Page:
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Shania Twain - TV Guide Feature

tvguide cover She started singing in backwoods Canadian bars as an 8-year-old; now she has large chunks of North America (and beyond) singing bars from her music. Shania Twain, 33, is technically a country star-Come On Over is up for the CMA's album of the year award-but her pop chops have also won a massive mainstream audience. Her '95 album, The Woman in Me (produced and cowritten by her husband, rock-music veteran Robert John "Mutt" Lange), has sold more than 10 million copies, double-digit territory previously reached by only three female vocalists: Carole King, Whitney Houston and Alanis Morissette. Twain's sexy yet strong image is also decidedly beyond Nashville: She's post-Madonna, not latter-day Loretta.

TV Guide: Your success selling albums while not performing concerts led to expectations that your first world tour would be a bust, yet it's a critical and financial winner. Do you feel vindicated?

Shania Twain: People thought I was going to be petrified and that it was going to be a disaster. Meanwhile it's the easiest part of anything that I've ever done. The irony is that the studio and the video and the television-all the controlled environments that were very new to me a few years ago-that's the stuff I was most uncomfortable with. When you go up onstage in front of a live audience, the freedom is unbelievable. And when you're on television or in a video or in the studio, you have to achieve communication without communicating. It's so bizarre.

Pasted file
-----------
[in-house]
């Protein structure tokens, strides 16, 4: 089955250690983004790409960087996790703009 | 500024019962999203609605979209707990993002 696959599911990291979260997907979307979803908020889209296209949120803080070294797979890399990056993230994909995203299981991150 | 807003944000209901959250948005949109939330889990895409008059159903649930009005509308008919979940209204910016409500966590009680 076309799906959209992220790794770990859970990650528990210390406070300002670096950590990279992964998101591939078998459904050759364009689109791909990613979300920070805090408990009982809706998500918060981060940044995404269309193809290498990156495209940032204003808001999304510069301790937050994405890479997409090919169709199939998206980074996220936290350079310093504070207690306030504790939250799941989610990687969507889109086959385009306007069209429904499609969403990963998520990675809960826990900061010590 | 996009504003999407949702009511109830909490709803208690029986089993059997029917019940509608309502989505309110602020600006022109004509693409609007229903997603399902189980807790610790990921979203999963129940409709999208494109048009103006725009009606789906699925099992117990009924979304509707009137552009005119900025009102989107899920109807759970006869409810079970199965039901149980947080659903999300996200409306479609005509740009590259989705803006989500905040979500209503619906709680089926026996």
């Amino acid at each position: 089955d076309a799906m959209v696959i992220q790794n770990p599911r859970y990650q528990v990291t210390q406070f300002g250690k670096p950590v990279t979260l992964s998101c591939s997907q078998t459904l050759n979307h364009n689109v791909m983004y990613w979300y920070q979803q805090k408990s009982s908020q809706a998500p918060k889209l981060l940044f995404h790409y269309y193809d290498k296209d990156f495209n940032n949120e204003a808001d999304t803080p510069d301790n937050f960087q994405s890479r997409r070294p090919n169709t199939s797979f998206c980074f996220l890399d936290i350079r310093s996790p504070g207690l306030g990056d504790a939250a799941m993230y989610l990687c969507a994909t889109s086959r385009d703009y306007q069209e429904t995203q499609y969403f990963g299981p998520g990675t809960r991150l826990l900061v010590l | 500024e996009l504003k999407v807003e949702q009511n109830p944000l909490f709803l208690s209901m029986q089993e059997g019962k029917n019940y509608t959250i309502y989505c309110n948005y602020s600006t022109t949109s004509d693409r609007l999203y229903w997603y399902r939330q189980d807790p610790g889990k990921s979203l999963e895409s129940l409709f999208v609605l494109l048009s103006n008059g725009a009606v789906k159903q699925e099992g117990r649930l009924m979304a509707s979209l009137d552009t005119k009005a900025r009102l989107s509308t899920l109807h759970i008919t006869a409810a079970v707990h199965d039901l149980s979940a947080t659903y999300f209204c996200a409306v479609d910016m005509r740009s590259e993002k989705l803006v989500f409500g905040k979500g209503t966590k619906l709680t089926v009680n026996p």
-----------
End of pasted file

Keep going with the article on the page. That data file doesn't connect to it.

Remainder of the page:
TVG: Is the whole "bare belly button" controversy behind you as well?

ST: I think that the industry seriously underestimated the fans and where they were at. I mean, come on, we have the Internet these days. Watch TV for one hour! The times are very progressive and very free. That's why I don't particularly pay a lot of attention to what the industry is doing. I don't want to be influenced by it, I don't want to know what they consider right and wrong.

TVG: You've struck a chord with young women in particular.

ST: You can't underestimate or fool the fans. They live real lives and they want real music, real thoughts and real words. That's what I try to give them. I like to express to young girls especially that you should feel comfortable with your body. Whether it's an extra roll that you don't like or whatever it is that you don't like about your body, you shouldn't feel that you have to hide it. The best example I can give, because this is what I spent doing in my teens, was I had a girlfriend who was very flat-chested, and she could always go around in T-shirts in the summer and tanks and stuff like that, and I never felt that I could because I was so heavy-chested. I covered myself up, and I never went to the beach. Now that I'm older, I'm thinking, What a waste. People should learn to respect the way you look and who you are. Period. I always try to explain to people that it's not about sex. Sensuality is part of being feminine. If you feel that you want to wear something that's sexy, that doesn't mean that you're looking for sex. People interpret these things way out of whack. And I think that's just a shame.
Mark Lasswell; TV Guide - 1st of 4 collector's covers, Sept 19-25/98 issue


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